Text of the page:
The NY Times article about the Biggest Loser contestants has been showing up in various places I follow. I've only skimmed it, but my preliminary reaction is "I'm surprised anyone's surprised." Which I know sounds dismissive, and I know it's annoying when people say that. But time and time again it's been shown that starvation diets don't work long-term.
It's old news that your metabolism slows down when you starve yourself. That's partly why simple calorie restriction doesn't work. That approach might be fine if calories-in and calories-out were independent variables, but they are not: reducing the former affects the latter. If you simply starve yourself using blind calorie counting, your body will change its energy budget, and now you're chasing a moving target, on top of which you feel crappy.
Another fallacy in "calories in, calories out" is that most people take that to mean calories in and out of the body as a whole. But what we care about is calories in and out of our FAT CELLS specifically, and that simple change in perspective leads to useful ways of reasoning.
We KNOW that WHAT you eat — as in protein vs. fat vs. carbohydrate — has a large effect on how your body meets its energy budget, in particular, how much energy it gets by burning fat. We KNOW that carbohydrates bump insulin, and insulin is the primary driver that tells fat cells to get fatter and more numerous. None of this comes from some recent magic discovery. It's old, boring, first-year-med-school news . But I can't tell from the article how much of this knowledge was applied to the Biggest Loser contestants.
By the way, it also seems there is a lot of variation among individuals in how they respond to a given intervention, which to its credit the article does mention.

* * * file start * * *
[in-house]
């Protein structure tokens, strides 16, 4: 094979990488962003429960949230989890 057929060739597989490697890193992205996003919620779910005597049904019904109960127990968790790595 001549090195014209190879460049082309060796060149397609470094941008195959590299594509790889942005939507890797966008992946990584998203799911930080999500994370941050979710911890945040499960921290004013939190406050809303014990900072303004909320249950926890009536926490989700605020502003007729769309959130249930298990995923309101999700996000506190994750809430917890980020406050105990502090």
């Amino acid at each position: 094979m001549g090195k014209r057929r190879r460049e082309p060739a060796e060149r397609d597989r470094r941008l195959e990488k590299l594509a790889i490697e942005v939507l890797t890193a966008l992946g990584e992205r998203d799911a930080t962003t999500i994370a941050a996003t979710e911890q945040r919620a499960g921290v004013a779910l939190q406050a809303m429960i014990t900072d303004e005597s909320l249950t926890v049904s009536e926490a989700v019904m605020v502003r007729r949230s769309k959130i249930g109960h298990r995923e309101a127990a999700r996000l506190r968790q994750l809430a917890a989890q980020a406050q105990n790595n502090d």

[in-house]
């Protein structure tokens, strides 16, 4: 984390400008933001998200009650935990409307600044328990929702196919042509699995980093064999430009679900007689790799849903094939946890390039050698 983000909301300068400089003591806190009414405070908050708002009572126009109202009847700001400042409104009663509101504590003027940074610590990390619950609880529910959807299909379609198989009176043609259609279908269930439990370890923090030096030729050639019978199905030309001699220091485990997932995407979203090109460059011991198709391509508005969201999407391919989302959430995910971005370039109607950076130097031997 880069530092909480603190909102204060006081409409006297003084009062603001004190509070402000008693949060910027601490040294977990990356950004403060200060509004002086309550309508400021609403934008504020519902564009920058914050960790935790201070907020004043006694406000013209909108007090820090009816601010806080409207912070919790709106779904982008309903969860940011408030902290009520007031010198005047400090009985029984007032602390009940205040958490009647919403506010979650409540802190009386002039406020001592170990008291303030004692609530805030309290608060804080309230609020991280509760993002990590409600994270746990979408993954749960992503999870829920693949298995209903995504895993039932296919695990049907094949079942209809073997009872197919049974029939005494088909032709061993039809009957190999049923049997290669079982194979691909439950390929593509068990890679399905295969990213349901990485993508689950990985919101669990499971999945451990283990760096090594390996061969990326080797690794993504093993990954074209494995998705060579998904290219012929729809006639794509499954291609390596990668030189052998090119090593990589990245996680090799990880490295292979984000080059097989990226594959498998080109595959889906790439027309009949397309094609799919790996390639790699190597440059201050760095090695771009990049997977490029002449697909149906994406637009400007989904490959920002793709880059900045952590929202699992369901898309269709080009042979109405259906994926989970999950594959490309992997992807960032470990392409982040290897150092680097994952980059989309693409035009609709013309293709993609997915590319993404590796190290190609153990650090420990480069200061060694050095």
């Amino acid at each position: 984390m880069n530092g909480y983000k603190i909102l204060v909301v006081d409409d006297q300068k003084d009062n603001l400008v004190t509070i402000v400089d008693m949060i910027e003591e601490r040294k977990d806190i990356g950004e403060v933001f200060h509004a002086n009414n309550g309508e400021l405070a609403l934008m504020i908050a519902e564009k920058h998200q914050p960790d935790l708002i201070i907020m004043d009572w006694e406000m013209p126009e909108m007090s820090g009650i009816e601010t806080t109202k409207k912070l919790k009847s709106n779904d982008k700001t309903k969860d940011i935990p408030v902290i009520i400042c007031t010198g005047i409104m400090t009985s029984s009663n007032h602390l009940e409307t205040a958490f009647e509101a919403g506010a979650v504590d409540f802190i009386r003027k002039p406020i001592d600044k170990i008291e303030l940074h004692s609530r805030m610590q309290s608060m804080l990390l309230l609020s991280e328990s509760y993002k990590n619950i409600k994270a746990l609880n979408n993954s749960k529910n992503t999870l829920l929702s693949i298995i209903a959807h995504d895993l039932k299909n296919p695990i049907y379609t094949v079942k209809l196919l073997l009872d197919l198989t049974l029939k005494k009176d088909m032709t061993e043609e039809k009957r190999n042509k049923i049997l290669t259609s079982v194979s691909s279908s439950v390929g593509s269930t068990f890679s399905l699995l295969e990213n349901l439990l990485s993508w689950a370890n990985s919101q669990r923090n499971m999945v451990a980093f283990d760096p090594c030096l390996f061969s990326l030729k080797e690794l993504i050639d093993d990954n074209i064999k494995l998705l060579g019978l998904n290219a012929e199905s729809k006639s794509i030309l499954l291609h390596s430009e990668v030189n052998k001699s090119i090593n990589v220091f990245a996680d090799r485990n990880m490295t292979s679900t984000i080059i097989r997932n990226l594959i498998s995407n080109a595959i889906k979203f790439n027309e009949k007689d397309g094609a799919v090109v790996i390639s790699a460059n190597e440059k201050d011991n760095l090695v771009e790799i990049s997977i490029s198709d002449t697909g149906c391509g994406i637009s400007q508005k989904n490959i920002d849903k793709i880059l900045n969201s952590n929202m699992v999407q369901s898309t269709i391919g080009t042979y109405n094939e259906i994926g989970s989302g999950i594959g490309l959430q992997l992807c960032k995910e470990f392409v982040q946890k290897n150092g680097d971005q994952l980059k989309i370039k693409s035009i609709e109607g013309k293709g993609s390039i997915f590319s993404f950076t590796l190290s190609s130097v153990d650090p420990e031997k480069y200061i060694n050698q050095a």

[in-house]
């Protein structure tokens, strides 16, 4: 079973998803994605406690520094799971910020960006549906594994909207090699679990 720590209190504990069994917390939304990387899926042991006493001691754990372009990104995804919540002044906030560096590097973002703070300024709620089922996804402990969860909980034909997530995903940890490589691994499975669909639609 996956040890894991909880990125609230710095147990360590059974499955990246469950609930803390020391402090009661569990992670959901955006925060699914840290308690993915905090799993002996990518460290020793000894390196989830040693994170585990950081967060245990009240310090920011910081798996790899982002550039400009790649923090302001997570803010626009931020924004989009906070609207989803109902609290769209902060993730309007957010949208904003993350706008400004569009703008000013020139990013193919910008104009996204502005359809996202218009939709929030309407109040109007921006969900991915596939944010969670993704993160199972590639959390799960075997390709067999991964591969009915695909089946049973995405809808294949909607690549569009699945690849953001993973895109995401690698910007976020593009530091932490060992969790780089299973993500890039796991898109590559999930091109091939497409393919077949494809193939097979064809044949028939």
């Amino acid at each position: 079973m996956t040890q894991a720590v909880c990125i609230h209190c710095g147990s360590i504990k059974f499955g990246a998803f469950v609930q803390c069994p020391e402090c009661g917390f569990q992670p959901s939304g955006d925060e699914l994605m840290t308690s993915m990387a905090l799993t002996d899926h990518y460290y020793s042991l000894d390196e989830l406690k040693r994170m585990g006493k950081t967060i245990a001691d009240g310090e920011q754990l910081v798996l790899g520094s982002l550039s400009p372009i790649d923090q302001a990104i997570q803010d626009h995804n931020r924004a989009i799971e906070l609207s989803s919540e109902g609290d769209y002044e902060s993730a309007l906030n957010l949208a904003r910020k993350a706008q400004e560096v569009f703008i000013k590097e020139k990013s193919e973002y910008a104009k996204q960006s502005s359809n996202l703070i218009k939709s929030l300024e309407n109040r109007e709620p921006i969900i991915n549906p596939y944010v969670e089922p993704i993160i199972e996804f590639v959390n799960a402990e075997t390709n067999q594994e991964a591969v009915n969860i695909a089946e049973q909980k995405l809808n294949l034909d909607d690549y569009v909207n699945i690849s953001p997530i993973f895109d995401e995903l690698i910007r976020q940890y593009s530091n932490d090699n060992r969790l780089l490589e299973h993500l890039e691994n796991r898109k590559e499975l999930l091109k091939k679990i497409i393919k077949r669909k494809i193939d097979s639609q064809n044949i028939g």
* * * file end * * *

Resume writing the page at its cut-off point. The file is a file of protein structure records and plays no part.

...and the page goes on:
The findings about levels of leptin and other satiety hormones are interesting. My current understanding is that we still have a lot to learn about the hunger and satiety hormones, but they're a promising avenue of research. My understanding is that fat cells secrete leptin, which means it should be no surprise that huge decreases in fat caused the subjects' leptin levels to drop precipitously. I've seen a claim  that insulin blocks leptin from getting its message to the brain. But I hesitate to make any strong claims about hunger and satiety hormones — the research is much more recent than what we know about insulin.
My impression is that the Biggest Loser show took an approach to weight loss that has been proven to fail, and dialed it up to 11 for entertainment value. That's my impression, but I'm open to learning that I'm wrong. And if useful science can result regardless of that, then at least that's a good thing.
 At least that's what I've read. I'd be curious if any of you who are doctors or know doctors can confirm. One of the books I have shows a chart from a med school textbook that supposedly supports the "first-year med school" claim. I'll try to find it. But whether or not it's strictly true that any rookie med student "knows" this about insulin, I'm pretty sure it's long-established fact.
 The Skinny on Obesity (Ep. 3): Hunger and Hormones- A Vicious Cycle
My caveat on this video is that Lustig has been criticized for his claims about fructose. I'm not sure yet how to evaluate the criticisms. But what he says about insulin jibes with everything I've read. Again, I'm open to learning that I'm wrong.